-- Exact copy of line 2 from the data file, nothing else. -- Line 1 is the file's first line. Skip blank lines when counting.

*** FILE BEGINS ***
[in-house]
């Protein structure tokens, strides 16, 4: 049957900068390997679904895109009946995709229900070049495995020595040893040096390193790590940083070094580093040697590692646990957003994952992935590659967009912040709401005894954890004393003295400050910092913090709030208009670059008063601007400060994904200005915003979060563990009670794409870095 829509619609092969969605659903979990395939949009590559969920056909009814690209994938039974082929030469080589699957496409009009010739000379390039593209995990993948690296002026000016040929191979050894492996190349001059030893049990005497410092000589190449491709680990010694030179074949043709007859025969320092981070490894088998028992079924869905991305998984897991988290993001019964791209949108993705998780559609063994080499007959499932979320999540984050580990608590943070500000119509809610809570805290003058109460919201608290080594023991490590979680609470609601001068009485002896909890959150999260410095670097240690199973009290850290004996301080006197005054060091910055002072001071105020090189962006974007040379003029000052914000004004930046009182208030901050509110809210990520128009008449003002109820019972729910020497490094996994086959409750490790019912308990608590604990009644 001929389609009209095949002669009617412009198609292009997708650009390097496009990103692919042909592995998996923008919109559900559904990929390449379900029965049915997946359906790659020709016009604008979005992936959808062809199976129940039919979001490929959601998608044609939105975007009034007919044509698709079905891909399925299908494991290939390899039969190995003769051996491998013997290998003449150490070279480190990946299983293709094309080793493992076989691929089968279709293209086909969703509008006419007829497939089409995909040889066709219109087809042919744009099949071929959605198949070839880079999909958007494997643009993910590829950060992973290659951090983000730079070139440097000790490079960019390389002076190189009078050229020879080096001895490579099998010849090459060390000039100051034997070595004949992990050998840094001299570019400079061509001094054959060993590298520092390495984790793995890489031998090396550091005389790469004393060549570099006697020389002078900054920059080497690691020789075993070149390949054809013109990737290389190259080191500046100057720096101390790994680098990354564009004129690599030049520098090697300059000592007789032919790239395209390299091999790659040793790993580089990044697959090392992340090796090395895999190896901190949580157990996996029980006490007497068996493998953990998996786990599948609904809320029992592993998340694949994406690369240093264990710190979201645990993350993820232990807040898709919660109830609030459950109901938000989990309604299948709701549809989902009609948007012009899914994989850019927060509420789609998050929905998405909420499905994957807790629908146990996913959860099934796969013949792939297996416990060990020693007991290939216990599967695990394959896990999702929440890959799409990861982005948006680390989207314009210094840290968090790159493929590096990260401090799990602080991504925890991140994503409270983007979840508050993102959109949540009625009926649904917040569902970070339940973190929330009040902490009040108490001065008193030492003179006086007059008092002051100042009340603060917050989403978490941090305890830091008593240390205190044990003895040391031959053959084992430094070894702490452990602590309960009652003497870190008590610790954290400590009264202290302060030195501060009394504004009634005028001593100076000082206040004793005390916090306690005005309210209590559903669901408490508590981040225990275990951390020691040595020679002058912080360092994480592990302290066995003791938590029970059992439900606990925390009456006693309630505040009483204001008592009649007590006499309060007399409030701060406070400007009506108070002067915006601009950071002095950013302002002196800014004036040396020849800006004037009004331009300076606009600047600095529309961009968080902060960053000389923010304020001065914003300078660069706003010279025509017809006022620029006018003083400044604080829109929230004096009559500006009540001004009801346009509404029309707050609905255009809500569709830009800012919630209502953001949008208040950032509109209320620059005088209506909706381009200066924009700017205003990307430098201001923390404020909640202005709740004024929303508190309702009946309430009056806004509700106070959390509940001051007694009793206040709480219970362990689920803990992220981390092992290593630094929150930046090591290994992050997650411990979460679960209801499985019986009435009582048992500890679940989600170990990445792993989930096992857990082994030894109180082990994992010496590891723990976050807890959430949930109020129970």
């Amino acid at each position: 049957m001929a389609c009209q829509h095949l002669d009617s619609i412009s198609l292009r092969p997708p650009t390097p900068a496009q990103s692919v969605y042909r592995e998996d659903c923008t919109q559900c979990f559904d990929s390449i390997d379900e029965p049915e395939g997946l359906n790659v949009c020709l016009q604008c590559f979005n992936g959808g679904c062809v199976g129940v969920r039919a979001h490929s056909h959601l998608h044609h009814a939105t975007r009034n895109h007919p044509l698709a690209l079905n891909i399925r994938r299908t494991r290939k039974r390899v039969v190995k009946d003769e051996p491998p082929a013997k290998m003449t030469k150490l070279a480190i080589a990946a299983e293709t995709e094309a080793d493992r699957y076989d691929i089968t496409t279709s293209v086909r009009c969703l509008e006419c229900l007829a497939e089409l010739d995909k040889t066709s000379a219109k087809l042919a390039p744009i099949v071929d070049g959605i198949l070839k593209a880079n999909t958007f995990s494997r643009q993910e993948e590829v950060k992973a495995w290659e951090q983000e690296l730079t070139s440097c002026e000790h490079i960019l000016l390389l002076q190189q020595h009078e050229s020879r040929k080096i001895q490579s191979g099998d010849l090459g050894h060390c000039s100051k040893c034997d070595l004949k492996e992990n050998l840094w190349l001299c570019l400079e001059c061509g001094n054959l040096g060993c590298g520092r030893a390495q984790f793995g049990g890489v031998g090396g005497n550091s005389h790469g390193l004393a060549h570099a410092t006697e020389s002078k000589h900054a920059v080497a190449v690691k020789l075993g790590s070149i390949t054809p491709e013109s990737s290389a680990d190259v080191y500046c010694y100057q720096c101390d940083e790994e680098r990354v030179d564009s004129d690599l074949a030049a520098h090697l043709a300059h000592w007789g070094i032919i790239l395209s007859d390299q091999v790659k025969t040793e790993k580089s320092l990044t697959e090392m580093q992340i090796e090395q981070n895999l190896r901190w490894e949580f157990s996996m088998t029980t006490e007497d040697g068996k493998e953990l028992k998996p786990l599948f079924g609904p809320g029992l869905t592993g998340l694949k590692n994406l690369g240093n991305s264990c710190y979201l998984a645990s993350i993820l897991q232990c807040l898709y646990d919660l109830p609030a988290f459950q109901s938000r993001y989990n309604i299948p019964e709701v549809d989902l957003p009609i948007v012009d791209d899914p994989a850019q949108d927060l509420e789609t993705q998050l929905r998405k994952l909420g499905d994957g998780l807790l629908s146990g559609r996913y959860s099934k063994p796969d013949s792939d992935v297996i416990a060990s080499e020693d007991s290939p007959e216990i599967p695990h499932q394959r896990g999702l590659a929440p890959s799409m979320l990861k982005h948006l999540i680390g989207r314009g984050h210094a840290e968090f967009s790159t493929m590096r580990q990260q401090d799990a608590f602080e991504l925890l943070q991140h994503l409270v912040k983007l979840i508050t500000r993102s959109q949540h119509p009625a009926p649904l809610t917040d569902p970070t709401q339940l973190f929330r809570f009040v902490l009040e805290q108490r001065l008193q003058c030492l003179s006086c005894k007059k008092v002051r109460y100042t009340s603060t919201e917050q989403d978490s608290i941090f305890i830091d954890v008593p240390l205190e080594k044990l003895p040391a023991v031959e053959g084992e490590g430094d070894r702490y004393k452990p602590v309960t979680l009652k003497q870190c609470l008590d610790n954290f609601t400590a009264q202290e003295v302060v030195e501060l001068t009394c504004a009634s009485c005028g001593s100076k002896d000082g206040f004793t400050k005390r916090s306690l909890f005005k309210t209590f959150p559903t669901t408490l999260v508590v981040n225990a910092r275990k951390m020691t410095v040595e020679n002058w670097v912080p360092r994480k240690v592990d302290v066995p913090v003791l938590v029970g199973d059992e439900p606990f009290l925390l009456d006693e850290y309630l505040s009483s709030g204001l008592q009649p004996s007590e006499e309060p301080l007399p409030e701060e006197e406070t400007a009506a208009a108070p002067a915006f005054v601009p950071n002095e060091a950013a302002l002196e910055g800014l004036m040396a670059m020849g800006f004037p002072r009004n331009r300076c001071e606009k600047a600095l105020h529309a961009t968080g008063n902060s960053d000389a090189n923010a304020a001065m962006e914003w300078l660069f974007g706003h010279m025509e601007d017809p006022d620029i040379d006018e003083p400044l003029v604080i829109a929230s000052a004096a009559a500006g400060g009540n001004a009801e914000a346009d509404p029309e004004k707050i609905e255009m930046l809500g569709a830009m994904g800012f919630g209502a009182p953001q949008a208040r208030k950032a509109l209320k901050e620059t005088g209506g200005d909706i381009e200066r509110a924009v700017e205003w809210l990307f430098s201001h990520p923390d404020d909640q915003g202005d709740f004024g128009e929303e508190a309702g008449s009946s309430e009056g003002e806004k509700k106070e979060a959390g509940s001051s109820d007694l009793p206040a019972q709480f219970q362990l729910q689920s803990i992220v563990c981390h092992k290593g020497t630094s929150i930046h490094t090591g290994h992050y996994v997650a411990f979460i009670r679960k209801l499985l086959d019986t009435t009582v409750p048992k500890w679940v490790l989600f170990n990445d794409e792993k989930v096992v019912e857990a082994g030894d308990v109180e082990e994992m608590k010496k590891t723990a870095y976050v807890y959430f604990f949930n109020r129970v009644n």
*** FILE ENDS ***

């Protein structure tokens, strides 16, 4: 049957900068390997679904895109009946995709229900070049495995020595040893040096390193790590940083070094580093040697590692646990957003994952992935590659967009912040709401005894954890004393003295400050910092913090709030208009670059008063601007400060994904200005915003979060563990009670794409870095 829509619609092969969605659903979990395939949009590559969920056909009814690209994938039974082929030469080589699957496409009009010739000379390039593209995990993948690296002026000016040929191979050894492996190349001059030893049990005497410092000589190449491709680990010694030179074949043709007859025969320092981070490894088998028992079924869905991305998984897991988290993001019964791209949108993705998780559609063994080499007959499932979320999540984050580990608590943070500000119509809610809570805290003058109460919201608290080594023991490590979680609470609601001068009485002896909890959150999260410095670097240690199973009290850290004996301080006197005054060091910055002072001071105020090189962006974007040379003029000052914000004004930046009182208030901050509110809210990520128009008449003002109820019972729910020497490094996994086959409750490790019912308990608590604990009644 001929389609009209095949002669009617412009198609292009997708650009390097496009990103692919042909592995998996923008919109559900559904990929390449379900029965049915997946359906790659020709016009604008979005992936959808062809199976129940039919979001490929959601998608044609939105975007009034007919044509698709079905891909399925299908494991290939390899039969190995003769051996491998013997290998003449150490070279480190990946299983293709094309080793493992076989691929089968279709293209086909969703509008006419007829497939089409995909040889066709219109087809042919744009099949071929959605198949070839880079999909958007494997643009993910590829950060992973290659951090983000730079070139440097000790490079960019390389002076190189009078050229020879080096001895490579099998010849090459060390000039100051034997070595004949992990050998840094001299570019400079061509001094054959060993590298520092390495984790793995890489031998090396550091005389790469004393060549570099006697020389002078900054920059080497690691020789075993070149390949054809013109990737290389190259080191500046100057720096101390790994680098990354564009004129690599030049520098090697300059000592007789032919790239395209390299091999790659040793790993580089990044697959090392992340090796090395895999190896901190949580157990996996029980006490007497068996493998953990998996786990599948609904809320029992592993998340694949994406690369240093264990710190979201645990993350993820232990807040898709919660109830609030459950109901938000989990309604299948709701549809989902009609948007012009899914994989850019927060509420789609998050929905998405909420499905994957807790629908146990996913959860099934796969013949792939297996416990060990020693007991290939216990599967695990394959896990999702929440890959799409990861982005948006680390989207314009210094840290968090790159493929590096990260401090799990602080991504925890991140994503409270983007979840508050993102959109949540009625009926649904917040569902970070339940973190929330009040902490009040108490001065008193030492003179006086007059008092002051100042009340603060917050989403978490941090305890830091008593240390205190044990003895040391031959053959084992430094070894702490452990602590309960009652003497870190008590610790954290400590009264202290302060030195501060009394504004009634005028001593100076000082206040004793005390916090306690005005309210209590559903669901408490508590981040225990275990951390020691040595020679002058912080360092994480592990302290066995003791938590029970059992439900606990925390009456006693309630505040009483204001008592009649007590006499309060007399409030701060406070400007009506108070002067915006601009950071002095950013302002002196800014004036040396020849800006004037009004331009300076606009600047600095529309961009968080902060960053000389923010304020001065914003300078660069706003010279025509017809006022620029006018003083400044604080829109929230004096009559500006009540001004009801346009509404029309707050609905255009809500569709830009800012919630209502953001949008208040950032509109209320620059005088209506909706381009200066924009700017205003990307430098201001923390404020909640202005709740004024929303508190309702009946309430009056806004509700106070959390509940001051007694009793206040709480219970362990689920803990992220981390092992290593630094929150930046090591290994992050997650411990979460679960209801499985019986009435009582048992500890679940989600170990990445792993989930096992857990082994030894109180082990994992010496590891723990976050807890959430949930109020129970």